Seojangdae is where Injo stayed during the Manchu siege of 1636. The building's second story was added in 1751, at which time the pavilion received another name, Mumangnu (無忘樓), meaning "Unforgotten Tower." This name apparently refers to the unforgettable shame of the surrender to the Manchus.
Burnt Needle Therapy
From 1633 (the eleventh year of his reign) to May 5, 1649, just before his death, King Injo was frequently treated with burnt needles by Yi Hyeongik, an acupuncturist who was appointed as a doctor in the Royal Hospital. Burnt needle therapy is a combined form of acupuncture and moxibustion. In the Joseon era, it was a prevalent belief that diseases could be caused by homeopathic magic, and it was believed that the king's incurable disease was the result of magic performed by someone in the palace. King Injo suspected the Queen Mother Inmok and her daughter, Princess Jeongmyeong. However, the justification for the coup that put King Injo on the throne had been the immoral conduct toward Queen Mother Inmok by King Gwanghaegun, her stepson by one of her husband's concubines. After he was installed, King Injo obeyed the Queen Mother and showed her every attention, and treated her daughter Princess Jeongmyeong with respect, maximizing the moral justification for the coup, and solidifying his royal authority. However, he suspected that the two women might be involved in the constant rebellions and betrayals that threatened his position on the throne, and that they might wish him o become ill and die.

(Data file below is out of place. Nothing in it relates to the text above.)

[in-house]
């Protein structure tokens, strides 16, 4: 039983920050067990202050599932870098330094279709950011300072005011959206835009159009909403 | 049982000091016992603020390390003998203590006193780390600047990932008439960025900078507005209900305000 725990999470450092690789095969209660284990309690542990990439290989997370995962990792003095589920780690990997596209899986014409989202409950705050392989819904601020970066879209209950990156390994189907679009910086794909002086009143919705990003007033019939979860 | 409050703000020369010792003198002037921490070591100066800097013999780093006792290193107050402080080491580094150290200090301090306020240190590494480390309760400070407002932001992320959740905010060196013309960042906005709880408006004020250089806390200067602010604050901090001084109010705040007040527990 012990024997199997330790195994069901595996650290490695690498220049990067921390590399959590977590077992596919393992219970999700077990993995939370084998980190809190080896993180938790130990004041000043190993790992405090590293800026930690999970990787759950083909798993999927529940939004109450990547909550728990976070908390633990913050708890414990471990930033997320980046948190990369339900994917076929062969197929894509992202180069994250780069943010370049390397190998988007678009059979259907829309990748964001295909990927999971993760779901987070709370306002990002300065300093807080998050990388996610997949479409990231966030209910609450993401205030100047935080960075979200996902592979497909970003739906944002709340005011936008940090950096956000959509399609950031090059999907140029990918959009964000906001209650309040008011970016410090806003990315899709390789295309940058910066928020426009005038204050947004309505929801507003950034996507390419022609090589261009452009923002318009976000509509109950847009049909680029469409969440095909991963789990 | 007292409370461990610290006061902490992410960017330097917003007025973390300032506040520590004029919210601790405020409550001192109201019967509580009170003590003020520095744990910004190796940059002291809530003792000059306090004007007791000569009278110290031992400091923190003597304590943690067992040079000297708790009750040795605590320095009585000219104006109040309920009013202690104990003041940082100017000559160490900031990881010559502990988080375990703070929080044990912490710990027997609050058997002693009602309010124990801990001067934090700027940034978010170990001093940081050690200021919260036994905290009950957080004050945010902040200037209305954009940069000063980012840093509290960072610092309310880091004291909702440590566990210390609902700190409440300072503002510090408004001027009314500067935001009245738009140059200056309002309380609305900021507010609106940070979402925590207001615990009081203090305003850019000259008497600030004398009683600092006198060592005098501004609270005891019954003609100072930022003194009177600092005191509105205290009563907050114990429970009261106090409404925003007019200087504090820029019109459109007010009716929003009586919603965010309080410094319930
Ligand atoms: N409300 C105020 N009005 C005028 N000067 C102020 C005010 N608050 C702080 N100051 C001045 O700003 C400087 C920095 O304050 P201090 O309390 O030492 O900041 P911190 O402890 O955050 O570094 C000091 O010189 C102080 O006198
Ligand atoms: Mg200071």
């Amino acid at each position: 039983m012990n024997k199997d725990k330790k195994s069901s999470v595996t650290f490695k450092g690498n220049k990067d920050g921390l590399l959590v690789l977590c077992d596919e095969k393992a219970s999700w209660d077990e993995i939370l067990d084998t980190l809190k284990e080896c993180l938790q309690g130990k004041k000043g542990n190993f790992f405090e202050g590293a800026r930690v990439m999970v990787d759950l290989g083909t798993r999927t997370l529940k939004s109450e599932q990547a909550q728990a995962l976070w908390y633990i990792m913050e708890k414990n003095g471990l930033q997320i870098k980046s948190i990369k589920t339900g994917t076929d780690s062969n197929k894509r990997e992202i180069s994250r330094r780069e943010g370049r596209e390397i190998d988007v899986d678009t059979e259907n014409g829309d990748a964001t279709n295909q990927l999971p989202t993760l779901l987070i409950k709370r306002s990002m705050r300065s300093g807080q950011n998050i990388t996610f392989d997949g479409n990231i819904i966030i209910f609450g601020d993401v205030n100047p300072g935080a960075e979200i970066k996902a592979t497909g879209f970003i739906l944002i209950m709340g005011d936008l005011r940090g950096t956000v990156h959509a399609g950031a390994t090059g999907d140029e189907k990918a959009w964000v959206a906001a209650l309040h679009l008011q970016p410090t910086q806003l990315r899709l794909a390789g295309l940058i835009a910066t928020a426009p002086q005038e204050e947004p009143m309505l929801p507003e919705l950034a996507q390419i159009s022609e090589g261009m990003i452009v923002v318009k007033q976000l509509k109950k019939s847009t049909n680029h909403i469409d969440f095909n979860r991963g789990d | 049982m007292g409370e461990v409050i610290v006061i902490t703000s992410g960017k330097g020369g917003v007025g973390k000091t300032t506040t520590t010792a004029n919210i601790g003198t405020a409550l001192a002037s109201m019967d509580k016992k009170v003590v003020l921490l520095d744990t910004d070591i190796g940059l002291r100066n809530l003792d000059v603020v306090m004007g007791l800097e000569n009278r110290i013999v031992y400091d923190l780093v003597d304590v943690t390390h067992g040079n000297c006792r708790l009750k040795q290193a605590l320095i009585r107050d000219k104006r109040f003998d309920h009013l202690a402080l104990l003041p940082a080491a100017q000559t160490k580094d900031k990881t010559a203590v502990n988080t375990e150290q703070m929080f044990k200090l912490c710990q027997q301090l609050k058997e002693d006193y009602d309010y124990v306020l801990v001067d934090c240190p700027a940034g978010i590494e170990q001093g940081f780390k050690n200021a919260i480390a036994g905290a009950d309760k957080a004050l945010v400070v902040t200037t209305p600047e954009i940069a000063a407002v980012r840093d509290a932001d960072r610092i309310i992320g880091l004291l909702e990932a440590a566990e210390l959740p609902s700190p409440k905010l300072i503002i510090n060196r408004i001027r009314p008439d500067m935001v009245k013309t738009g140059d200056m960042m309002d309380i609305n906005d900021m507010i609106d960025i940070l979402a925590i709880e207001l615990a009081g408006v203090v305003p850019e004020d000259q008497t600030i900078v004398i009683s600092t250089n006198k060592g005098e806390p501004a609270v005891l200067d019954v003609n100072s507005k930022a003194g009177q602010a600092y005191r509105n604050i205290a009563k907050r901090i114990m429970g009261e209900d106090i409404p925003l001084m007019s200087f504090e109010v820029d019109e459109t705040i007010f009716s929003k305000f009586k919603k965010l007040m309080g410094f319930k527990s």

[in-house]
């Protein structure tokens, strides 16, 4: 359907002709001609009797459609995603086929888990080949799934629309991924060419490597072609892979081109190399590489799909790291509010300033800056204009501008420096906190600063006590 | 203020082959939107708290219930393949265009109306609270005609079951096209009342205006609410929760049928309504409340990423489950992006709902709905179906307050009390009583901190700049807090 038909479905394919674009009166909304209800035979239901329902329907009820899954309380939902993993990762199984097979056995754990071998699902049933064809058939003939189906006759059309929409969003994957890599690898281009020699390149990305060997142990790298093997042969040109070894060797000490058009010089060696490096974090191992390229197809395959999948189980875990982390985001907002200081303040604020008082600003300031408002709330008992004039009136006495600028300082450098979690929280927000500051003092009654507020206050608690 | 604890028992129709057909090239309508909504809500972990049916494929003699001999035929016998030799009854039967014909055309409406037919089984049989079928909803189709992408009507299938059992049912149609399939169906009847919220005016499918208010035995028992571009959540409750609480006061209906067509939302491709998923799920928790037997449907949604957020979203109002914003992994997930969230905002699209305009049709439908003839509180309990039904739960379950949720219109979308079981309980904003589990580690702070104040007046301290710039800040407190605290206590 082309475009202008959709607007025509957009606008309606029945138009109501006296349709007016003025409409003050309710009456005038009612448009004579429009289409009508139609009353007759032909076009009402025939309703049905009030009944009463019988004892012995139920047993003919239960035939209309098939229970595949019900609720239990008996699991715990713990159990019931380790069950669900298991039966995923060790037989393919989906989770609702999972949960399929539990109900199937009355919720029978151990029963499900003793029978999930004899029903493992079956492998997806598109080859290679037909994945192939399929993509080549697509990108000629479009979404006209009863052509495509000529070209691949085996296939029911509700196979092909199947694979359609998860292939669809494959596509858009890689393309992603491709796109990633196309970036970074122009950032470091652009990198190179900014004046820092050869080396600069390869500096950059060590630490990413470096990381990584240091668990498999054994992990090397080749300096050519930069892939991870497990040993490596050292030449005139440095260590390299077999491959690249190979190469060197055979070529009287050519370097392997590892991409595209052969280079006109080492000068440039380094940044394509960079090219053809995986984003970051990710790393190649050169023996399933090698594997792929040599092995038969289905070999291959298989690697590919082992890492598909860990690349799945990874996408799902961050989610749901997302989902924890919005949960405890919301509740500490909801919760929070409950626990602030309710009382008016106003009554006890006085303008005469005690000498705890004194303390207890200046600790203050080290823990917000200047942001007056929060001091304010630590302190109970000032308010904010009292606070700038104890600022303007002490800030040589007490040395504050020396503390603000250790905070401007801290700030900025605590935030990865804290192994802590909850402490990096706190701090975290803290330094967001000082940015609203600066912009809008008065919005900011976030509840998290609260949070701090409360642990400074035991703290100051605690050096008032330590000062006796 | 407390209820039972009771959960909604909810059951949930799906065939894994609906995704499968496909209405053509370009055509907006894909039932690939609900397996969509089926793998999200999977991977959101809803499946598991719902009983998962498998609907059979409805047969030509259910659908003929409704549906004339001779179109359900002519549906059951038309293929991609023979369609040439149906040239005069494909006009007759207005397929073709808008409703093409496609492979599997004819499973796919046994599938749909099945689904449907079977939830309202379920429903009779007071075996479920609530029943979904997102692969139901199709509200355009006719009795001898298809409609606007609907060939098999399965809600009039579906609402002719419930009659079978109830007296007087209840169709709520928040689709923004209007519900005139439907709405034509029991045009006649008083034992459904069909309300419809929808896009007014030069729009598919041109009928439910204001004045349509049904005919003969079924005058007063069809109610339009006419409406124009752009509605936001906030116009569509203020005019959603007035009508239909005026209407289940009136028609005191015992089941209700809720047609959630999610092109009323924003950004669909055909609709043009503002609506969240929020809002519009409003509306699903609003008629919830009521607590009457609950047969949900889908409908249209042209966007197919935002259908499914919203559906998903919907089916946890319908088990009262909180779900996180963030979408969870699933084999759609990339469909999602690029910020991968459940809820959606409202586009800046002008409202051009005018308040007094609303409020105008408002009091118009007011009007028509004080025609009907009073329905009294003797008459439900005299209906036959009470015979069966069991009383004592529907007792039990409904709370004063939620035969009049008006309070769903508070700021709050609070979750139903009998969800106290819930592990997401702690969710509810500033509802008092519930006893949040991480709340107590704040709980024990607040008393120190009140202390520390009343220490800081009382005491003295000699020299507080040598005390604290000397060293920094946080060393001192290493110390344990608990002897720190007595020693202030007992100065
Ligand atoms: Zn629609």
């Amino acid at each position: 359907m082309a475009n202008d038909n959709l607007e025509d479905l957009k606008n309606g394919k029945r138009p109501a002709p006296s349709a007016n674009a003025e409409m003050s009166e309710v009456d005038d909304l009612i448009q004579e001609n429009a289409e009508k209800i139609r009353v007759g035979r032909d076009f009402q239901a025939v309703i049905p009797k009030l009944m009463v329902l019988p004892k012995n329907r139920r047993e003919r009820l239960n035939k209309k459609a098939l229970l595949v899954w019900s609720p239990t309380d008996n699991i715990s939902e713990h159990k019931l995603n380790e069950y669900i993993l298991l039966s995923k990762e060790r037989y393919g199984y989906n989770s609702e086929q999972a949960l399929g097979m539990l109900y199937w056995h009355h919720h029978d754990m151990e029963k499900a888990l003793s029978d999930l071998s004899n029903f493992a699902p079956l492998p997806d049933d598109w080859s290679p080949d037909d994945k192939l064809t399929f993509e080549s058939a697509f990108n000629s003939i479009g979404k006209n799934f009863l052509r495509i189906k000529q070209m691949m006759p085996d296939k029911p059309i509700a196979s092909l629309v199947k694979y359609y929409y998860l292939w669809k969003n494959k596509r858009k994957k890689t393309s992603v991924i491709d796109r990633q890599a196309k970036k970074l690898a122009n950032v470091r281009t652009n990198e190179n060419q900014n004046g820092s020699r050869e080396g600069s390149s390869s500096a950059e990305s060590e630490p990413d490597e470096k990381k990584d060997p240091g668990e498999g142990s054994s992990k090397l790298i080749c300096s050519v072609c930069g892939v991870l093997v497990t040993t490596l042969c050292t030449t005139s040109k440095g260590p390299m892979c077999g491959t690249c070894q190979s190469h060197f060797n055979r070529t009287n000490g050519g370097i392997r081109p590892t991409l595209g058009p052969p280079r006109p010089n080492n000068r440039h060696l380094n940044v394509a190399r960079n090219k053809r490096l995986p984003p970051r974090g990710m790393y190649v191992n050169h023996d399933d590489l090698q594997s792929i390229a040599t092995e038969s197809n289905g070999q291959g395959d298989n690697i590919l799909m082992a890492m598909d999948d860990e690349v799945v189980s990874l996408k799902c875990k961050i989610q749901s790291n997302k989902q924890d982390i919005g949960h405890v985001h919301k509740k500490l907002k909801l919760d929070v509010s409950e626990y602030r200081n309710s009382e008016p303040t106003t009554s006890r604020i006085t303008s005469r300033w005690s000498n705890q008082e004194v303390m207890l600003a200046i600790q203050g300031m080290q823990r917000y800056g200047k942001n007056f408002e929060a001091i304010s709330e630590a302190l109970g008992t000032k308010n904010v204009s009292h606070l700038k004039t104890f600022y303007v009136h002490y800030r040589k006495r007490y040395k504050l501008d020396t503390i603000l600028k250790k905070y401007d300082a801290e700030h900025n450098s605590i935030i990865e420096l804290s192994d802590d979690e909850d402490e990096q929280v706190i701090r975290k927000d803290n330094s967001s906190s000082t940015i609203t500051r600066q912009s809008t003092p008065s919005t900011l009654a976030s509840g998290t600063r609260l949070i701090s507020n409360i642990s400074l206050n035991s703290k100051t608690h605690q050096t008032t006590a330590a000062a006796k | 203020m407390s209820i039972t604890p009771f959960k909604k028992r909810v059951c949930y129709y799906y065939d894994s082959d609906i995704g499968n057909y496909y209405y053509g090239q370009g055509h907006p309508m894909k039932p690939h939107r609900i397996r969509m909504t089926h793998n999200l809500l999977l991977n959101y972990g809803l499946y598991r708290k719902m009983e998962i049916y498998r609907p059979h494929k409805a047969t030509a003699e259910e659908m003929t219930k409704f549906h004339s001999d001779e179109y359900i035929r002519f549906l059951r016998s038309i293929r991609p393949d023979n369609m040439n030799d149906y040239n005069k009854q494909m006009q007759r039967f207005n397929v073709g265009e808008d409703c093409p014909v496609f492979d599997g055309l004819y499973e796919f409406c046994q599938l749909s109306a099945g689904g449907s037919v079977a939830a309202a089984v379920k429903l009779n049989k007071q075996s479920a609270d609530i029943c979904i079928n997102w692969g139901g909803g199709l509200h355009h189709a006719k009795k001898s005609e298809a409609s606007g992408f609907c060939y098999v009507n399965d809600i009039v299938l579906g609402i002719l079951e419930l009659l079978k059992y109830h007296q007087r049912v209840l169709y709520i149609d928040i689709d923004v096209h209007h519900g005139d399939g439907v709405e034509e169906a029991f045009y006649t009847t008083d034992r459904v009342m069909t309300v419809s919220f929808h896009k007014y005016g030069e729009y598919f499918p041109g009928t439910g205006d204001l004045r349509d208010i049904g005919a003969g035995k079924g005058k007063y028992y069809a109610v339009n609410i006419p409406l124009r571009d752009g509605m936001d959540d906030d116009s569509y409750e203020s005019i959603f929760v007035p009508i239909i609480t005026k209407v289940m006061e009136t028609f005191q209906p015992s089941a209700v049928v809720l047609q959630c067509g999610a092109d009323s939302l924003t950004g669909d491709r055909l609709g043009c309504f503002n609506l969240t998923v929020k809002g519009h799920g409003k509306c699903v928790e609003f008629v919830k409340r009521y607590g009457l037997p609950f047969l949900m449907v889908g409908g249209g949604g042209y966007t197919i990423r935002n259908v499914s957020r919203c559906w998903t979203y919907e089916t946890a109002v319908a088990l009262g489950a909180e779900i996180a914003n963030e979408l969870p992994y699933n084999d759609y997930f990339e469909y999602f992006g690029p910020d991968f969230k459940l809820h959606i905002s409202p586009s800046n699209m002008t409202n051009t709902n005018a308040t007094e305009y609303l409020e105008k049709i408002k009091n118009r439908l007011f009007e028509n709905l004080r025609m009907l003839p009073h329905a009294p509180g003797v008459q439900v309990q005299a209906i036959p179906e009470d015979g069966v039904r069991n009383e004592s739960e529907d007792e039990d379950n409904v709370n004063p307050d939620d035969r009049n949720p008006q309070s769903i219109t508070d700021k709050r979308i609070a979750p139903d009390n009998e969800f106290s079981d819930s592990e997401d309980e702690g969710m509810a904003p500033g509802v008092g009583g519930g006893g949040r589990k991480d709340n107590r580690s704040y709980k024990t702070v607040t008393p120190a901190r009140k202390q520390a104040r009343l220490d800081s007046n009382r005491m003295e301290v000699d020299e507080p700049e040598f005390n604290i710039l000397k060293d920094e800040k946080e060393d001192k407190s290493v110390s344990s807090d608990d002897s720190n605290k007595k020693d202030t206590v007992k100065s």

The real cause of King Injo's disease was probably stress and mental anguish brought on by participation in the excessive rites of Queen Mother Inmok's funeral and the constant oppression from the Qing Dynasty after Joseon's disgraceful and humiliating defeat. The treatment with burned needles could have had a psychological effect as well as a physical effect on the King. The remarkable advancement of acupuncture and moxibustion during King Injo's reign was a significant development in the history of medical science during the Joseon Dynasty.2